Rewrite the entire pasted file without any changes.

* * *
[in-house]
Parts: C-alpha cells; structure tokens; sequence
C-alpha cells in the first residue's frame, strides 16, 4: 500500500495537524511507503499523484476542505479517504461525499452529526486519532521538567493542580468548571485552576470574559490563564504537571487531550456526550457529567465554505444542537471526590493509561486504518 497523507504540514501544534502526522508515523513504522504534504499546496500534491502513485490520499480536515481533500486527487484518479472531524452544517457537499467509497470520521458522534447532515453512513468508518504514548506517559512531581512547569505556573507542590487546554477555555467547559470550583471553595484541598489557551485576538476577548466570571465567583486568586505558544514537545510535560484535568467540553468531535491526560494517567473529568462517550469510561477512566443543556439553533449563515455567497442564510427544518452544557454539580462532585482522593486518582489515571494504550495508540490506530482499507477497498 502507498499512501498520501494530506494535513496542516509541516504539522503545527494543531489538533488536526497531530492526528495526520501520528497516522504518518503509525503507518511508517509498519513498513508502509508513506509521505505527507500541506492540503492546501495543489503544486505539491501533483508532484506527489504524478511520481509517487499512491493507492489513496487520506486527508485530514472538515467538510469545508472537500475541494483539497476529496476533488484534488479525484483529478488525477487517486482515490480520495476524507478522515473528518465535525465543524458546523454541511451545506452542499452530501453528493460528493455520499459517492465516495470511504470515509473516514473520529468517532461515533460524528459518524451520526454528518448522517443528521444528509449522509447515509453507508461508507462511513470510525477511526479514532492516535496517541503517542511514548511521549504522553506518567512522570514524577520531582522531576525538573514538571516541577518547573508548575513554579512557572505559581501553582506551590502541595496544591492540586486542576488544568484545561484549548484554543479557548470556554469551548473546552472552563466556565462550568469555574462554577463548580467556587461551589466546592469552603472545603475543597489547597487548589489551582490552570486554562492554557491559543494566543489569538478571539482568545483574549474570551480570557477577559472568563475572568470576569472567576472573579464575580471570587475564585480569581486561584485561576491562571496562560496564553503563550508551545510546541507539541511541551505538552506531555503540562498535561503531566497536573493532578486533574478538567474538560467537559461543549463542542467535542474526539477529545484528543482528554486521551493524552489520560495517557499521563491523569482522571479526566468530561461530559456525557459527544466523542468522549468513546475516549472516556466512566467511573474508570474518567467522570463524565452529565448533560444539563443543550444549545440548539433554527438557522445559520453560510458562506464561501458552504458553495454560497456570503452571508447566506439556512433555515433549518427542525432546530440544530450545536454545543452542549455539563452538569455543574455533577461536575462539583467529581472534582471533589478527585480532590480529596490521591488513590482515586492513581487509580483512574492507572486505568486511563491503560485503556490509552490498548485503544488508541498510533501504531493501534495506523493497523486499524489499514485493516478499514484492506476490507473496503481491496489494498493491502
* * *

[in-house]
Parts: C-alpha cells; structure tokens; sequence
C-alpha cells in the first residue's frame, strides 16, 4: 500500500495537524511507503499523484476542505479517504461525499452529526486519532521538567493542580468548571485552576470574559490563564504537571487531550456526550457529567465554505444542537471526590493509561486504518 497523507504540514501544534502526522508515523513504522504534504499546496500534491502513485490520499480536515481533500486527487484518479472531524452544517457537499467509497470520521458522534447532515453512513468508518504514548506517559512531581512547569505556573507542590487546554477555555467547559470550583471553595484541598489557551485576538476577548466570571465567583486568586505558544514537545510535560484535568467540553468531535491526560494517567473529568462517550469510561477512566443543556439553533449563515455567497442564510427544518452544557454539580462532585482522593486518582489515571494504550495508540490506530482499507477497498 502507498499512501498520501494530506494535513496542516509541516504539522503545527494543531489538533488536526497531530492526528495526520501520528497516522504518518503509525503507518511508517509498519513498513508502509508513506509521505505527507500541506492540503492546501495543489503544486505539491501533483508532484506527489504524478511520481509517487499512491493507492489513496487520506486527508485530514472538515467538510469545508472537500475541494483539497476529496476533488484534488479525484483529478488525477487517486482515490480520495476524507478522515473528518465535525465543524458546523454541511451545506452542499452530501453528493460528493455520499459517492465516495470511504470515509473516514473520529468517532461515533460524528459518524451520526454528518448522517443528521444528509449522509447515509453507508461508507462511513470510525477511526479514532492516535496517541503517542511514548511521549504522553506518567512522570514524577520531582522531576525538573514538571516541577518547573508548575513554579512557572505559581501553582506551590502541595496544591492540586486542576488544568484545561484549548484554543479557548470556554469551548473546552472552563466556565462550568469555574462554577463548580467556587461551589466546592469552603472545603475543597489547597487548589489551582490552570486554562492554557491559543494566543489569538478571539482568545483574549474570551480570557477577559472568563475572568470576569472567576472573579464575580471570587475564585480569581486561584485561576491562571496562560496564553503563550508551545510546541507539541511541551505538552506531555503540562498535561503531566497536573493532578486533574478538567474538560467537559461543549463542542467535542474526539477529545484528543482528554486521551493524552489520560495517557499521563491523569482522571479526566468530561461530559456525557459527544466523542468522549468513546475516549472516556466512566467511573474508570474518567467522570463524565452529565448533560444539563443543550444549545440548539433554527438557522445559520453560510458562506464561501458552504458553495454560497456570503452571508447566506439556512433555515433549518427542525432546530440544530450545536454545543452542549455539563452538569455543574455533577461536575462539583467529581472534582471533589478527585480532590480529596490521591488513590482515586492513581487509580483512574492507572486505568486511563491503560485503556490509552490498548485503544488508541498510533501504531493501534495506523493497523486499524489499514485493516478499514484492506476490507473496503481491496489494498493491502